Popping Poppies

Spring is by far the best time of year to see the gardens, the island is brilliant with color and most visitors are surprised by this unexpected beauty.

 

Right now we have four

The California poppy blooming brightly with the prison in the background. Photo by Shelagh Fritz

The California poppy blooming brightly with the prison in the background. Photo by Shelagh Fritz

kinds of poppies profusely blooming. The state flower, the California poppy, Eschscholzia californica, seem to spread every year, and the bright orange almost glows on a foggy day.

 

 

 

It is thought that the original seeds came in with imported soil with the military in the mid-1850s. A few of the poppies in the Rose Terrace garden are a soft buttercup yellow.

 

The Shirley poppies, Papaver rhoeas,  are looking great again this year. We grow these from seed every year and always end up with a wide variation in pinks and reds. The Shirley poppies were introduced to the island in 1924 by the California Wildflower and Spring Blossom Society as part of a beautification effort. In the early 1920s, it seems that the town of San Francisco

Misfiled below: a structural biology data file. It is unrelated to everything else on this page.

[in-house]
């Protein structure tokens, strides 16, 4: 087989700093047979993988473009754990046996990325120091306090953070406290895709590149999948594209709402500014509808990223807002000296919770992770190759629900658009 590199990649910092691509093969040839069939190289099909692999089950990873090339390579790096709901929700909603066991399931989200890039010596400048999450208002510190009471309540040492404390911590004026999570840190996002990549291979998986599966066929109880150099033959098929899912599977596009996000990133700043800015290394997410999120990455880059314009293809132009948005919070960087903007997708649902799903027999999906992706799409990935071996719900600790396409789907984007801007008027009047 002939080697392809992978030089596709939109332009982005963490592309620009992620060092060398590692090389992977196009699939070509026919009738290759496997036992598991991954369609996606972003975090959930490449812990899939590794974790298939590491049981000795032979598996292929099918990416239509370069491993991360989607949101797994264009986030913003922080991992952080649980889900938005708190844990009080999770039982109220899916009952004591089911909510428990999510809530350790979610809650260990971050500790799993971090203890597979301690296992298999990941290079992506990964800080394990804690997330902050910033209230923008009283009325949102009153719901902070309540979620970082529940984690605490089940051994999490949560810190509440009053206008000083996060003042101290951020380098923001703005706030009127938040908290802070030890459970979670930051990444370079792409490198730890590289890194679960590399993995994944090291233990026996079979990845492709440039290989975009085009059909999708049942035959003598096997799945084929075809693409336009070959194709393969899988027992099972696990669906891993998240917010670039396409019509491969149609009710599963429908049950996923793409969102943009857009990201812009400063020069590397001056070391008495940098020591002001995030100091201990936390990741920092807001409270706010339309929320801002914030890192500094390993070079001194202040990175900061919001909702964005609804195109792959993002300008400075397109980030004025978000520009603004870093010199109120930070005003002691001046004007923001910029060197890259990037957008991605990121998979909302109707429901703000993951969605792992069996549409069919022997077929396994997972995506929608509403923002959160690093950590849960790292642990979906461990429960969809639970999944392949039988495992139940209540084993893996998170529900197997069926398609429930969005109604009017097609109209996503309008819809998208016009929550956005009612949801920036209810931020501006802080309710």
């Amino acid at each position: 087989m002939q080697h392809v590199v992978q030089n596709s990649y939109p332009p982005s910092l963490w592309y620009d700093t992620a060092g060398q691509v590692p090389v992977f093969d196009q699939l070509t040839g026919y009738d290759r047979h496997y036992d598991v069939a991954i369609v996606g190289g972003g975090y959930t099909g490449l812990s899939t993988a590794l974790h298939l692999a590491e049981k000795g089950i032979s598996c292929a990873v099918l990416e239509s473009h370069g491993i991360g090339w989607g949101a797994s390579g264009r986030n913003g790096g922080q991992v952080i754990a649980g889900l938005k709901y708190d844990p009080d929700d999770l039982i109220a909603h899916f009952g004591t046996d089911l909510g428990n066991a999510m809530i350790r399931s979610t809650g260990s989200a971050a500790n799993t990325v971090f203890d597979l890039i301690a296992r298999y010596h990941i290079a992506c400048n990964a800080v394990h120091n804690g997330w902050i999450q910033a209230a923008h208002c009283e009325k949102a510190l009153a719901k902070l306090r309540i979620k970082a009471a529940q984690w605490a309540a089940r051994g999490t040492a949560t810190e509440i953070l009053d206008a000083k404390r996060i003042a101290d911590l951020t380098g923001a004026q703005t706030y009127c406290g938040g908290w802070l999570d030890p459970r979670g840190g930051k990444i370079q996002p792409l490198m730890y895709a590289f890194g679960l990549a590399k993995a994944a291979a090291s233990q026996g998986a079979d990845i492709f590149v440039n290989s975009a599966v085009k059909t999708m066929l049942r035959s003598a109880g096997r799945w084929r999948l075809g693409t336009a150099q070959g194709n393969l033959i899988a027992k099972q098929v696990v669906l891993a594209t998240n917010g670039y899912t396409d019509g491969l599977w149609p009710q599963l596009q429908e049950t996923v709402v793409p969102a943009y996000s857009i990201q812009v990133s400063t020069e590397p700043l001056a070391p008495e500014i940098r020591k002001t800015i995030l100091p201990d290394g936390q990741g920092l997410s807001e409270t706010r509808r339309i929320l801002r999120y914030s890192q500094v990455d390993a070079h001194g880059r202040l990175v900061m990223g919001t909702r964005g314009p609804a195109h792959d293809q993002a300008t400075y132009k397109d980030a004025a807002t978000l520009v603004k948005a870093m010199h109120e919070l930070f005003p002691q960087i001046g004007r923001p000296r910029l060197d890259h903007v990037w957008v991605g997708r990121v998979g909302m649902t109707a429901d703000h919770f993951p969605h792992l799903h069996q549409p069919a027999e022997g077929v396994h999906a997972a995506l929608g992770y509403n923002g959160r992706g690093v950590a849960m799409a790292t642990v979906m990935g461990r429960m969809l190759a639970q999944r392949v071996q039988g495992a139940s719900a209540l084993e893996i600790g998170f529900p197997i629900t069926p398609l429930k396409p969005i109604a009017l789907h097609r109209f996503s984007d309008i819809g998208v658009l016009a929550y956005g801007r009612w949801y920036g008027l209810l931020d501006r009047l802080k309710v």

Shirley poppies in Officers' Row gardens. Photo by Al Healy.

Shirley poppies in Officers’ Row gardens. Photo by Al Healy.

was not too happy with the appearance of the military prison in the middle of their beautiful Bay. Military inmates were enlisted to plant the slopes  in an effort to create a cheerful face for the town.

 

This year, we planted a few Iceland poppies, Papaver nudicaule. These are the bright orange and yellow flowers that are typically seen in early spring.

 

 

 

 

An annual poppy that we tried this year is Papaver ‘Danebrog’. The results so far are quite impressive! A brilliant red with white splotches on the outside of the petals, the plant has reached a height of 4’ so far.

 

An annual poppy in the Prisoner Gardens. Photo by Shelagh Fritz

An annual poppy in the Prisoner Gardens. Photo by Shelagh Fritz

Our last poppy is another ‘stop and notice me’ plant. The fried egg looking blossoms of the Matilija poppy, Romneya coulteri, look like they are made from tissue paper. The delicate looking blooms sit at the end of thorny stems of a rather tall shrub. This California native was tough to get started but it is now fully established and is loving its location in the Prisoner Gardens.

Matilija poppy flower looks just like a fried egg. Photo by Shelagh Fritz

Matilija poppy flower looks just like a fried egg. Photo by Shelagh Fritz

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